Indiana, state universities to provide local governments cyber assessments

Indiana state capitol building sits in Indianapolis, Indiana. (Getty Images)

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The Indiana Office of Technology on Wednesday announced it’s partnering with the state’s two largest public universities to provide hundreds of cybersecurity assessments to local governments.

The state technology bureau announced it will work with Purdue University and Indiana University to conduct “at least” 342 assessments of local governments’ cybersecurity over the next four years. Indiana Chief Information Officer Tracy Barnes told StateScoop the new program was driven in anticipation of the new federal cybersecurity grant program, as well as a historical dearth of collaboration.

“Indiana has not had a lot of great collaboration between our state and local levels, so there was definitely a need to start building that relationship and showing interest to the local level that we have a desire to make things better and to address their security and their concerns and posture collectively,” he said. “We know we have our local governments that need help. We don’t know where they need the help at.”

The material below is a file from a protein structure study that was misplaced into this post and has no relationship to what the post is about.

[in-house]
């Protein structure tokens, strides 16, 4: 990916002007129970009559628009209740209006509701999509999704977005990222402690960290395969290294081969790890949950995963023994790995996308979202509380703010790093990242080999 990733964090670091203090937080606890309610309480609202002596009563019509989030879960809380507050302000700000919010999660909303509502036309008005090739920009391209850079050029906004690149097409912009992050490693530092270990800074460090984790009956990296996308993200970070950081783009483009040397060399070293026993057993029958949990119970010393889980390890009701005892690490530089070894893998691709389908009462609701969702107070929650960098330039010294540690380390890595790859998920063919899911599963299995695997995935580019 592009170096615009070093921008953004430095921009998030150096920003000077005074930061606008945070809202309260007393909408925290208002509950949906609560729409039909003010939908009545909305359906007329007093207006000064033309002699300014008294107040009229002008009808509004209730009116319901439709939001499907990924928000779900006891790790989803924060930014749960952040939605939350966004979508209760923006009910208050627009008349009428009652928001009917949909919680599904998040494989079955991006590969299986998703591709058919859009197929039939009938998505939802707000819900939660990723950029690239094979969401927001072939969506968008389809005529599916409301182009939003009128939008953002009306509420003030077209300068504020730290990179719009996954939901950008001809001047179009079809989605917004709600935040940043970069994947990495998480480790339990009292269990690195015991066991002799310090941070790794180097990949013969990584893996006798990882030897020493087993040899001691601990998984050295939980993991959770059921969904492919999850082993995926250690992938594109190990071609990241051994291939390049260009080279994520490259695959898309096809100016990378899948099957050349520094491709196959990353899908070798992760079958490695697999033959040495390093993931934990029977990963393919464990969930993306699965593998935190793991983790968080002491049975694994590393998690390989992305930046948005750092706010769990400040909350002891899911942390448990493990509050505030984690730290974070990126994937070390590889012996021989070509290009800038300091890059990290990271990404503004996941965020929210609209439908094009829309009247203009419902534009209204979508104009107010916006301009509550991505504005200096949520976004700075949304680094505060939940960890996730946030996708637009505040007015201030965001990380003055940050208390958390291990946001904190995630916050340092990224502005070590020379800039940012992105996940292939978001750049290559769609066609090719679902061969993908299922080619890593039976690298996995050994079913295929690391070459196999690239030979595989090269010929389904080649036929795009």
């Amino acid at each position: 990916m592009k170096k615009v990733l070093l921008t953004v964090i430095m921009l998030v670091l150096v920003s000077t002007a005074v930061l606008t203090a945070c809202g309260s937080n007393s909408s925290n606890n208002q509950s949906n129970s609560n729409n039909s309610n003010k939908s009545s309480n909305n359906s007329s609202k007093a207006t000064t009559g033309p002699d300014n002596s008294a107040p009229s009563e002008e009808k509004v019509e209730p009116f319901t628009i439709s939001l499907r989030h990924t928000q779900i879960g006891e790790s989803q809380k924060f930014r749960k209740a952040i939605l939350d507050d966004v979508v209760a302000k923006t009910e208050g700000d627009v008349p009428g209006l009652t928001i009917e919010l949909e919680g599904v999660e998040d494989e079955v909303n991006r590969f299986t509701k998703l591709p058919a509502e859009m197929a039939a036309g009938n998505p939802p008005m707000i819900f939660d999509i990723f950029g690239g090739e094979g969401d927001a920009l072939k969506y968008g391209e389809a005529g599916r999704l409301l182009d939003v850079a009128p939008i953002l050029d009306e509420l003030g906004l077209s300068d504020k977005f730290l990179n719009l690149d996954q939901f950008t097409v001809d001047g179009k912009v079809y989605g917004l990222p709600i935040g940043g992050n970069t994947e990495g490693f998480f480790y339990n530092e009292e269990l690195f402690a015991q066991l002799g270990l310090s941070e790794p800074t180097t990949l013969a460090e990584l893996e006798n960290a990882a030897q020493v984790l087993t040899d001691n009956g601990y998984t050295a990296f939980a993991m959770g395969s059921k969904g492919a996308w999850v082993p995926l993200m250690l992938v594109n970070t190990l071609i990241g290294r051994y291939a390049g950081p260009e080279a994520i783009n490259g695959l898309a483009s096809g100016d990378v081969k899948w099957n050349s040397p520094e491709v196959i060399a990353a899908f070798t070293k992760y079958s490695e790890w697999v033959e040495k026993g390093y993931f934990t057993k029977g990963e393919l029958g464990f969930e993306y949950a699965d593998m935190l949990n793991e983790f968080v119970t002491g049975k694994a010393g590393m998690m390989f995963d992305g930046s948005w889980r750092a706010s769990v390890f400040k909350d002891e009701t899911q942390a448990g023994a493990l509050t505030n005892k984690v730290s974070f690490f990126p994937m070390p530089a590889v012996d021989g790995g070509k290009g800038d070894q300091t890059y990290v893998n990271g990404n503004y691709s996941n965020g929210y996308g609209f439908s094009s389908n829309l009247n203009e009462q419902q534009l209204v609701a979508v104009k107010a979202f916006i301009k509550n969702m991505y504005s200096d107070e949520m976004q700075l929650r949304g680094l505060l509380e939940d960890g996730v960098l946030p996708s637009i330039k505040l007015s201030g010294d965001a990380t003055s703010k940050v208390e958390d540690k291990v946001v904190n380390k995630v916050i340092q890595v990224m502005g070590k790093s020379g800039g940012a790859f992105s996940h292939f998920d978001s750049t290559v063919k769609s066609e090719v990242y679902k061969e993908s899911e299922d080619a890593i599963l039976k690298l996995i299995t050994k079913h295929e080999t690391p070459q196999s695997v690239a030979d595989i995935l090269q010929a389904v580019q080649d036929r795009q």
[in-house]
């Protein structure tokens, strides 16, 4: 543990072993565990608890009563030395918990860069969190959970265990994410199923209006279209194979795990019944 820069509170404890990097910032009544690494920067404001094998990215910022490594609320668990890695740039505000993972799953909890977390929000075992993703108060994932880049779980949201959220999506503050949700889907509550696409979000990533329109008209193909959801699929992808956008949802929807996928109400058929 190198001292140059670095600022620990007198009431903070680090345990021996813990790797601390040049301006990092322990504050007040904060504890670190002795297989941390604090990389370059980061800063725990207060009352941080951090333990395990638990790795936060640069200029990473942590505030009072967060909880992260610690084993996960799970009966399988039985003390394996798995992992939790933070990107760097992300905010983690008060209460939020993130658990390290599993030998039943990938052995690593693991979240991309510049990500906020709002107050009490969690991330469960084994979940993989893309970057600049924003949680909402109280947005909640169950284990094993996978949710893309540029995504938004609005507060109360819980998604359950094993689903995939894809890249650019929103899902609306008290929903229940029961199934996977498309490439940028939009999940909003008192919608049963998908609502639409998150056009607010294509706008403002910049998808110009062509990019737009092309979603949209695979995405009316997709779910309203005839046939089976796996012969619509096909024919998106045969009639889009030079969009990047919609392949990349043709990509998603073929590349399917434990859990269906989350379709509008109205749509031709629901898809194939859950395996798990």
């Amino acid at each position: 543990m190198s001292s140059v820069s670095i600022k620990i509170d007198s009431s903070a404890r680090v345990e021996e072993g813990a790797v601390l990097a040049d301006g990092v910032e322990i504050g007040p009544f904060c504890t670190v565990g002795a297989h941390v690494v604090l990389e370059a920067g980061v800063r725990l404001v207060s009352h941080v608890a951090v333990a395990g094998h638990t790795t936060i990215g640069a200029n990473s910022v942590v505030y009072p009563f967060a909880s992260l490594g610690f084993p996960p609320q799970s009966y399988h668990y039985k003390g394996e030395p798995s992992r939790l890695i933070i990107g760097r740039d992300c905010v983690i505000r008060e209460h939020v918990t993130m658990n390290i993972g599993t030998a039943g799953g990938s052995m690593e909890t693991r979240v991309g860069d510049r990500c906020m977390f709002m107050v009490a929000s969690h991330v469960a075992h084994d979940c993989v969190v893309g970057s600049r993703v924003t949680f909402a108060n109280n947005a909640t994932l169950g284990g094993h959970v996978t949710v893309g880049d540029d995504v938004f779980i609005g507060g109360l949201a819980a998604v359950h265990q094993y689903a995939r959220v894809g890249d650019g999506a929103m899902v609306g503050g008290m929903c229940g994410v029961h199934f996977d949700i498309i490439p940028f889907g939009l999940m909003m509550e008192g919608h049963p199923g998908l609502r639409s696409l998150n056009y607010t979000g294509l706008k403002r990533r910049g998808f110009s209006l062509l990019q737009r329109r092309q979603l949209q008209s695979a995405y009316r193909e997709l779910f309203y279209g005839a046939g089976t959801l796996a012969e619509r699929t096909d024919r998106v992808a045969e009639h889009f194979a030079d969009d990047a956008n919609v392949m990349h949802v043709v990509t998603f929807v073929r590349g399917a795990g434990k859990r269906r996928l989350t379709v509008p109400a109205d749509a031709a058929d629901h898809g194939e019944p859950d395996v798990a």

Barnes said he and his team toured all 92 counties in Indiana — just as politicians might — with the goal of building relationships, gathering information and gauging interest in the program. The state is presenting the cybersecurity assessments as an opportunity for under-resourced entities to better protect their data and networks, but not everyone saw it that way.

“You’re always going to have jurisdictions that are hesitant to cooperate with and work with state government and even federal government,” Barnes said. “There’s always going to be that perception from some folks that we are Big Brother and we have ulterior motives. We have definitely heard that in some of our meetings.”

But, he said, the state received even more positive feedback, and understanding which areas need help most will help the state direct the funding it receives from the federal grant program. Eighty percent of that funding is required to be distributed to local governments.

According to a state press release, the universities involved in Indiana’s program have “complementary” strengths. Purdue is lending students and staff from its cyberTAP program, which offers “custom-tailored cybersecurity education and cybersecurity services,” according to its website. Indiana University is participating via its Center for Applied Cybersecurity Research, which conducts assessments and provides training and operational services.

“We know we won’t have the answer for everything for everyone,” Barnes said. “So that’s why it’s a good three-way partnership between us to find the right approach and the right team to address this problem a lot more directly and ultimately get our jurisdictions across the state to see that.”

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Indiana, Indiana University, Purdue University, Tracy Barnes
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